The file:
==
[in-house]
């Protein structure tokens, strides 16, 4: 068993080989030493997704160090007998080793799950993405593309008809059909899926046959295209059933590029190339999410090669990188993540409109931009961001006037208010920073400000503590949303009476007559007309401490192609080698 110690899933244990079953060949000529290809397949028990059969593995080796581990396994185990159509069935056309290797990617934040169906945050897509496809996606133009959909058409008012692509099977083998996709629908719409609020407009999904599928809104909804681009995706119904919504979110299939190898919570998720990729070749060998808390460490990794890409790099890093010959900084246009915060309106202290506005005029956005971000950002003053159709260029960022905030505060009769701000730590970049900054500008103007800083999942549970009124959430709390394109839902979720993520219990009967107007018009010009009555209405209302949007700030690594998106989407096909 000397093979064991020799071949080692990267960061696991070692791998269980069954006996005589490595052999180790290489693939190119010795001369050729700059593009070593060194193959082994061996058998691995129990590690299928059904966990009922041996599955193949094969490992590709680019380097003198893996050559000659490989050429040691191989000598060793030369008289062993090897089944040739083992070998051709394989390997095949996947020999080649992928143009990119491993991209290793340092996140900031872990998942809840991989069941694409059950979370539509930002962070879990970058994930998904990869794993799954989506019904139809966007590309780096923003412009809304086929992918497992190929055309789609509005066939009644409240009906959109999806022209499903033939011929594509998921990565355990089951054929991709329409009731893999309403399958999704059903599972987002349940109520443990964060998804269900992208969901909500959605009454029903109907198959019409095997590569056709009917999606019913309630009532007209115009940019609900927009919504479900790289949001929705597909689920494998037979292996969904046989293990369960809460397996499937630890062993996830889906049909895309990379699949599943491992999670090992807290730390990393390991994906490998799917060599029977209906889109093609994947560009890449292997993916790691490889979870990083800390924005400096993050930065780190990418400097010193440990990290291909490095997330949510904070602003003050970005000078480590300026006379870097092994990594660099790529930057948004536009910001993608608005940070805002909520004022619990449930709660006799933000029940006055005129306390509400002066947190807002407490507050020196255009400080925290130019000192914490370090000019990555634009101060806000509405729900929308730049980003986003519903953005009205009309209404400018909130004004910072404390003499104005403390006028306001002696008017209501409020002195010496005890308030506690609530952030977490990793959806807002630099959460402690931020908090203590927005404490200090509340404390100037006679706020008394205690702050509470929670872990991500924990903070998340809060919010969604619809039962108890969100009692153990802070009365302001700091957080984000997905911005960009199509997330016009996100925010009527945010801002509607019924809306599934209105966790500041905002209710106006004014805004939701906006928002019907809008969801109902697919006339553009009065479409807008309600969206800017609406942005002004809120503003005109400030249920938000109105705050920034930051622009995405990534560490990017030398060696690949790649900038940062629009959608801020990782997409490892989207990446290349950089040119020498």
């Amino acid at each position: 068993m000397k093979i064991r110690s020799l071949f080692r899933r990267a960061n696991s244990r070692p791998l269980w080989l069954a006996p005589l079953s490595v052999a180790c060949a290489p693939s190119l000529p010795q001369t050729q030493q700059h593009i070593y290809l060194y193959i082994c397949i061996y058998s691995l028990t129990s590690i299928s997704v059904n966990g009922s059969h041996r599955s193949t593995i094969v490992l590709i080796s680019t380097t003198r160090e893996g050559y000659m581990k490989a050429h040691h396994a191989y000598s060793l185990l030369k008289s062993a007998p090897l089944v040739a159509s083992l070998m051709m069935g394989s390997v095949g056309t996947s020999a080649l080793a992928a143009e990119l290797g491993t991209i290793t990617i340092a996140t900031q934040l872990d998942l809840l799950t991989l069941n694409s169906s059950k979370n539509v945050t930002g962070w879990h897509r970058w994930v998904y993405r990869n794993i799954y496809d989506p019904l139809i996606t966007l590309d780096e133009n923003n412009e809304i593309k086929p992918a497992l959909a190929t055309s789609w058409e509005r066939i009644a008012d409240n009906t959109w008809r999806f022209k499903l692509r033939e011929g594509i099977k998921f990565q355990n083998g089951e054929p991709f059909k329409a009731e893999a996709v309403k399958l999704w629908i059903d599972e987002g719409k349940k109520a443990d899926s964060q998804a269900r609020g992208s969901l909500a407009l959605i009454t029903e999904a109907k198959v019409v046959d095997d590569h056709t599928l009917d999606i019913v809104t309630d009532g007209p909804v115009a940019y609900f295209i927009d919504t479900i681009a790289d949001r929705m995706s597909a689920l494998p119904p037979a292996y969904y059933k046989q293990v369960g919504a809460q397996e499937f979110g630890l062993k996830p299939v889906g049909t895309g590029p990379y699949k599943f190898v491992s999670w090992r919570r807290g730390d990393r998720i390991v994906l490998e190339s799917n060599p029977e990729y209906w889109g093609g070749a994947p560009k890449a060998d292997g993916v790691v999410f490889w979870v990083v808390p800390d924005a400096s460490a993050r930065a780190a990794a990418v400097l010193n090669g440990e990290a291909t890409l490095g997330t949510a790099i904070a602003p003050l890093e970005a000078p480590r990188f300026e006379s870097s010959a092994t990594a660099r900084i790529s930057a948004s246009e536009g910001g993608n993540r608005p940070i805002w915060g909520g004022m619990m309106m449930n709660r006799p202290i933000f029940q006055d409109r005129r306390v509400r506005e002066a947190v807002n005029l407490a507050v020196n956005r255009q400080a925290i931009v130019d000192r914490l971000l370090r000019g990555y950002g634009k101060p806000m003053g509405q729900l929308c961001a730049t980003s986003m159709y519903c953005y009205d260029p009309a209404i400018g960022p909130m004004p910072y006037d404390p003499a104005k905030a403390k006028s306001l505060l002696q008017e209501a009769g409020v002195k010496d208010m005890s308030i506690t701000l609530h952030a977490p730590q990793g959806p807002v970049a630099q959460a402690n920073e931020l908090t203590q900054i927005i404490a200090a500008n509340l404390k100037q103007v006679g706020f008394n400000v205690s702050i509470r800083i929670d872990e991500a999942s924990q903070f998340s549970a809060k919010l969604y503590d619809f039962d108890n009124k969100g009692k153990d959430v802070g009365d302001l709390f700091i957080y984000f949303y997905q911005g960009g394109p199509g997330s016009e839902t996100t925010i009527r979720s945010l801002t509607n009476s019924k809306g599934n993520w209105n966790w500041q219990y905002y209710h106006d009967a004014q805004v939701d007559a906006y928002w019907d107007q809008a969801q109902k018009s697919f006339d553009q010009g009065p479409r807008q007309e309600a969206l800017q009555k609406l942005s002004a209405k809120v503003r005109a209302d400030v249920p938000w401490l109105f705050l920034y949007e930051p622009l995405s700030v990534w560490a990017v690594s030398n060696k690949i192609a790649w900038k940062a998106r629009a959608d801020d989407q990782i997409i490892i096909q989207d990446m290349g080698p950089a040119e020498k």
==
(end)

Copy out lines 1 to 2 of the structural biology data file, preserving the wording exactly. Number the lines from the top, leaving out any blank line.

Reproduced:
[in-house]
């Protein structure tokens, strides 16, 4: 068993080989030493997704160090007998080793799950993405593309008809059909899926046959295209059933590029190339999410090669990188993540409109931009961001006037208010920073400000503590949303009476007559007309401490192609080698 110690899933244990079953060949000529290809397949028990059969593995080796581990396994185990159509069935056309290797990617934040169906945050897509496809996606133009959909058409008012692509099977083998996709629908719409609020407009999904599928809104909804681009995706119904919504979110299939190898919570998720990729070749060998808390460490990794890409790099890093010959900084246009915060309106202290506005005029956005971000950002003053159709260029960022905030505060009769701000730590970049900054500008103007800083999942549970009124959430709390394109839902979720993520219990009967107007018009010009009555209405209302949007700030690594998106989407096909 000397093979064991020799071949080692990267960061696991070692791998269980069954006996005589490595052999180790290489693939190119010795001369050729700059593009070593060194193959082994061996058998691995129990590690299928059904966990009922041996599955193949094969490992590709680019380097003198893996050559000659490989050429040691191989000598060793030369008289062993090897089944040739083992070998051709394989390997095949996947020999080649992928143009990119491993991209290793340092996140900031872990998942809840991989069941694409059950979370539509930002962070879990970058994930998904990869794993799954989506019904139809966007590309780096923003412009809304086929992918497992190929055309789609509005066939009644409240009906959109999806022209499903033939011929594509998921990565355990089951054929991709329409009731893999309403399958999704059903599972987002349940109520443990964060998804269900992208969901909500959605009454029903109907198959019409095997590569056709009917999606019913309630009532007209115009940019609900927009919504479900790289949001929705597909689920494998037979292996969904046989293990369960809460397996499937630890062993996830889906049909895309990379699949599943491992999670090992807290730390990393390991994906490998799917060599029977209906889109093609994947560009890449292997993916790691490889979870990083800390924005400096993050930065780190990418400097010193440990990290291909490095997330949510904070602003003050970005000078480590300026006379870097092994990594660099790529930057948004536009910001993608608005940070805002909520004022619990449930709660006799933000029940006055005129306390509400002066947190807002407490507050020196255009400080925290130019000192914490370090000019990555634009101060806000509405729900929308730049980003986003519903953005009205009309209404400018909130004004910072404390003499104005403390006028306001002696008017209501409020002195010496005890308030506690609530952030977490990793959806807002630099959460402690931020908090203590927005404490200090509340404390100037006679706020008394205690702050509470929670872990991500924990903070998340809060919010969604619809039962108890969100009692153990802070009365302001700091957080984000997905911005960009199509997330016009996100925010009527945010801002509607019924809306599934209105966790500041905002209710106006004014805004939701906006928002019907809008969801109902697919006339553009009065479409807008309600969206800017609406942005002004809120503003005109400030249920938000109105705050920034930051622009995405990534560490990017030398060696690949790649900038940062629009959608801020990782997409490892989207990446290349950089040119020498």